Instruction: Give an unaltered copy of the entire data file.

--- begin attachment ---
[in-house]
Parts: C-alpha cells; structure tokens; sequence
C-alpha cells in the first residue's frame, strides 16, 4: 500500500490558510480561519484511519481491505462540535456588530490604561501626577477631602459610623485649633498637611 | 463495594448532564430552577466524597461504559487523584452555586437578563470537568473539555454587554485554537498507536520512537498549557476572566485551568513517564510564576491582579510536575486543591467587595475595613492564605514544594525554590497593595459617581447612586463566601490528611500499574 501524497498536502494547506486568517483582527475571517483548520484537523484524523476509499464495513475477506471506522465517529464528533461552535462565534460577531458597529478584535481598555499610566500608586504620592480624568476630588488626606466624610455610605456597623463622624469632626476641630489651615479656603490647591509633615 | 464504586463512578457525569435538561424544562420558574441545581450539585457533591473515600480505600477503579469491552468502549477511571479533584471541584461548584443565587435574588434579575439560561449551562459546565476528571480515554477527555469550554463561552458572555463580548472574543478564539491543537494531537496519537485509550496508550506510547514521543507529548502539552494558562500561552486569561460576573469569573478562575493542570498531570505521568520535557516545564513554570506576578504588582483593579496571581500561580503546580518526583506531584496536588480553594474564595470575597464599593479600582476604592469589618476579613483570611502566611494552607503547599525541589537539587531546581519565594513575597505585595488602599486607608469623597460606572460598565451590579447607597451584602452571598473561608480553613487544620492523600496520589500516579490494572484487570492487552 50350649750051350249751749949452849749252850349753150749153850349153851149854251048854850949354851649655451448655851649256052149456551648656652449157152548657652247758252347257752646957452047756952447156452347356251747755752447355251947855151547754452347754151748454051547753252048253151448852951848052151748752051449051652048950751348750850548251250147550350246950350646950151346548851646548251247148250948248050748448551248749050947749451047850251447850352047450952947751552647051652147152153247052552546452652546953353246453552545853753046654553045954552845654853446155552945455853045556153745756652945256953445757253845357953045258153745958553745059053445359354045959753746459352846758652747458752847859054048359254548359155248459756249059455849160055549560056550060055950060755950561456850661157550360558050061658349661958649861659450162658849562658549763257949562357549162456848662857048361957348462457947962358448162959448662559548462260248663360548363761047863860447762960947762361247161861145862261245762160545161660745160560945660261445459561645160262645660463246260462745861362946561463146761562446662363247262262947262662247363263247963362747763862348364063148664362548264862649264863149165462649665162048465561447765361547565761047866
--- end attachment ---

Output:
[in-house]
Parts: C-alpha cells; structure tokens; sequence
C-alpha cells in the first residue's frame, strides 16, 4: 500500500490558510480561519484511519481491505462540535456588530490604561501626577477631602459610623485649633498637611 | 463495594448532564430552577466524597461504559487523584452555586437578563470537568473539555454587554485554537498507536520512537498549557476572566485551568513517564510564576491582579510536575486543591467587595475595613492564605514544594525554590497593595459617581447612586463566601490528611500499574 501524497498536502494547506486568517483582527475571517483548520484537523484524523476509499464495513475477506471506522465517529464528533461552535462565534460577531458597529478584535481598555499610566500608586504620592480624568476630588488626606466624610455610605456597623463622624469632626476641630489651615479656603490647591509633615 | 464504586463512578457525569435538561424544562420558574441545581450539585457533591473515600480505600477503579469491552468502549477511571479533584471541584461548584443565587435574588434579575439560561449551562459546565476528571480515554477527555469550554463561552458572555463580548472574543478564539491543537494531537496519537485509550496508550506510547514521543507529548502539552494558562500561552486569561460576573469569573478562575493542570498531570505521568520535557516545564513554570506576578504588582483593579496571581500561580503546580518526583506531584496536588480553594474564595470575597464599593479600582476604592469589618476579613483570611502566611494552607503547599525541589537539587531546581519565594513575597505585595488602599486607608469623597460606572460598565451590579447607597451584602452571598473561608480553613487544620492523600496520589500516579490494572484487570492487552 50350649750051350249751749949452849749252850349753150749153850349153851149854251048854850949354851649655451448655851649256052149456551648656652449157152548657652247758252347257752646957452047756952447156452347356251747755752447355251947855151547754452347754151748454051547753252048253151448852951848052151748752051449051652048950751348750850548251250147550350246950350646950151346548851646548251247148250948248050748448551248749050947749451047850251447850352047450952947751552647051652147152153247052552546452652546953353246453552545853753046654553045954552845654853446155552945455853045556153745756652945256953445757253845357953045258153745958553745059053445359354045959753746459352846758652747458752847859054048359254548359155248459756249059455849160055549560056550060055950060755950561456850661157550360558050061658349661958649861659450162658849562658549763257949562357549162456848662857048361957348462457947962358448162959448662559548462260248663360548363761047863860447762960947762361247161861145862261245762160545161660745160560945660261445459561645160262645660463246260462745861362946561463146761562446662363247262262947262662247363263247963362747763862348364063148664362548264862649264863149165462649665162048465561447765361547565761047866